To Pass Wealth to Heirs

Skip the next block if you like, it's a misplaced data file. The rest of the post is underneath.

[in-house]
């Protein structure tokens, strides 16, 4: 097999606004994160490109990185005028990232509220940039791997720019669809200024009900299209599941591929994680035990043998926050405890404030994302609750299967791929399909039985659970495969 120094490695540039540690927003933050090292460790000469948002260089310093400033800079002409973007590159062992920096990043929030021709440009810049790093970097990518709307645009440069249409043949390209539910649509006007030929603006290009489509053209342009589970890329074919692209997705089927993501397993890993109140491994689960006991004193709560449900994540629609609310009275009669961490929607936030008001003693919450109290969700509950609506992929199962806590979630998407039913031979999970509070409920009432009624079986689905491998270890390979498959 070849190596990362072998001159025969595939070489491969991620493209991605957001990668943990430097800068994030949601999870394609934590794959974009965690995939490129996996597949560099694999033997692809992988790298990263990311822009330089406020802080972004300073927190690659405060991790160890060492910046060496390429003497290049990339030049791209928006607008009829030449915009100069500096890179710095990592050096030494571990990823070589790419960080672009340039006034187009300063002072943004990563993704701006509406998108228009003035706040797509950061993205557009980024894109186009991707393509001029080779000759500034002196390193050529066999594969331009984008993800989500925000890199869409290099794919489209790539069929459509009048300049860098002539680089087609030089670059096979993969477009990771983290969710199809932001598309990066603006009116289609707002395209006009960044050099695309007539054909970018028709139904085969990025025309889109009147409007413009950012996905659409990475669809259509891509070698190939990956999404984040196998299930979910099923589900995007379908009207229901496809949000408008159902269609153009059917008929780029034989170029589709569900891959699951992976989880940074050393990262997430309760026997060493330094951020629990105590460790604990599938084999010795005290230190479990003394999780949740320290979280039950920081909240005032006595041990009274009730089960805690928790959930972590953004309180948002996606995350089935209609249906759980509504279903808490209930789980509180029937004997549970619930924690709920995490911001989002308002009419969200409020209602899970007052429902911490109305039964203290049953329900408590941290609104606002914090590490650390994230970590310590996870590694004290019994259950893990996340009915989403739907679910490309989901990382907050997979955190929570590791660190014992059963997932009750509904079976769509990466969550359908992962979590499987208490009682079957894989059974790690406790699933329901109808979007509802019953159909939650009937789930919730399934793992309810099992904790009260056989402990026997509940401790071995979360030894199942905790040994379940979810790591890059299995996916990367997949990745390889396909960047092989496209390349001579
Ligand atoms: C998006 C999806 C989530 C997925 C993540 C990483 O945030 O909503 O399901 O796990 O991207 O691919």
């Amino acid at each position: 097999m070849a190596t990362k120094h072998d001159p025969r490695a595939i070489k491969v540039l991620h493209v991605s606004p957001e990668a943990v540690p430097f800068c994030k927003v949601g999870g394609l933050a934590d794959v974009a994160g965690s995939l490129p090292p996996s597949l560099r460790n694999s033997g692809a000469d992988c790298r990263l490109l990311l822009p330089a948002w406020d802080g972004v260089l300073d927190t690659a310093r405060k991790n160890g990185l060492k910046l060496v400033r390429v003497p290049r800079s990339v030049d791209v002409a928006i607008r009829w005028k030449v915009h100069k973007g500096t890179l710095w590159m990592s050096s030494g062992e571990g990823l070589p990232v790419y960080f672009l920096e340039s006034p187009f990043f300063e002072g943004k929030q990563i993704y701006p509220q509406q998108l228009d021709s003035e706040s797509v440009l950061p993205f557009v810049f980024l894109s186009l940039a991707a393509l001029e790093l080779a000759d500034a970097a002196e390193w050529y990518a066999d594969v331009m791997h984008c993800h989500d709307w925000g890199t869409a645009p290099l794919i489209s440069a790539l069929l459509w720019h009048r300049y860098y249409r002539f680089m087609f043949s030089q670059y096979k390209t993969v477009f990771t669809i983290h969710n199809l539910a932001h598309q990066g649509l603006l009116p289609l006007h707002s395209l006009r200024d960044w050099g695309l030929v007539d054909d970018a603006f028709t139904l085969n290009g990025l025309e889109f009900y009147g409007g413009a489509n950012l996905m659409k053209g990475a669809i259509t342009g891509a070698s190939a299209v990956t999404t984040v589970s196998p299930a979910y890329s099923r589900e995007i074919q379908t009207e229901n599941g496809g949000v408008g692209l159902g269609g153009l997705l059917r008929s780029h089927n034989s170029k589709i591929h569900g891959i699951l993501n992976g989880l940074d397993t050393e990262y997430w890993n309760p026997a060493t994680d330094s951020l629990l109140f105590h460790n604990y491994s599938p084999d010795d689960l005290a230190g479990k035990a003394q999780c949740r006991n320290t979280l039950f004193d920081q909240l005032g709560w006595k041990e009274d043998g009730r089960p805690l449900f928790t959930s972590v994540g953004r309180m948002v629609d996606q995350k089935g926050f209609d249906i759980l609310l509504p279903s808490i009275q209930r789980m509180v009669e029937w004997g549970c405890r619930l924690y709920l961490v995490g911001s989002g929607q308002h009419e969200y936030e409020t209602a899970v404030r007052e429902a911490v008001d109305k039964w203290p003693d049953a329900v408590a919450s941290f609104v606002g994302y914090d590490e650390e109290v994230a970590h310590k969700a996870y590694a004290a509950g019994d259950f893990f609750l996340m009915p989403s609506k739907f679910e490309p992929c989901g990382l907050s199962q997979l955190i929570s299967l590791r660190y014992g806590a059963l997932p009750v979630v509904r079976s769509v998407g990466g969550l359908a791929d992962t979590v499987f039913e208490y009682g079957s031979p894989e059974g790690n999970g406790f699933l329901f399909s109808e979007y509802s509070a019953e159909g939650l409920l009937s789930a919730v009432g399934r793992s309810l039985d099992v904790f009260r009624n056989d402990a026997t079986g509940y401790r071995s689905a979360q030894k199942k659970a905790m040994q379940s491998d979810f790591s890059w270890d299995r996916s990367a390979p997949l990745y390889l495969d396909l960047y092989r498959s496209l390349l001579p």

This is more difficult than ever before, because living longer means it is increasingly likely that you will spend your money before you have the chance to bequeath it. It started with our immigrant ancestors, who built homes and had children. When the children married, they moved into the house with Mom and Dad. Then the kids had kids, making it three generations in one house. As the family grew larger, each generation built new rooms, increasing the size — and value — of the family's wealth. When the first generation died, the second generation inherited the house, later passing it to the next generation, with each growing more affluent than the previous one. That doesn't happen today. When our grandparents die, we're more likely to sell their house because we have our own home and don't need theirs. Furthermore, we find that our grandparents live so much longer than before — longer than they expected — that they often run out of assets and have nothing to leave to their children.

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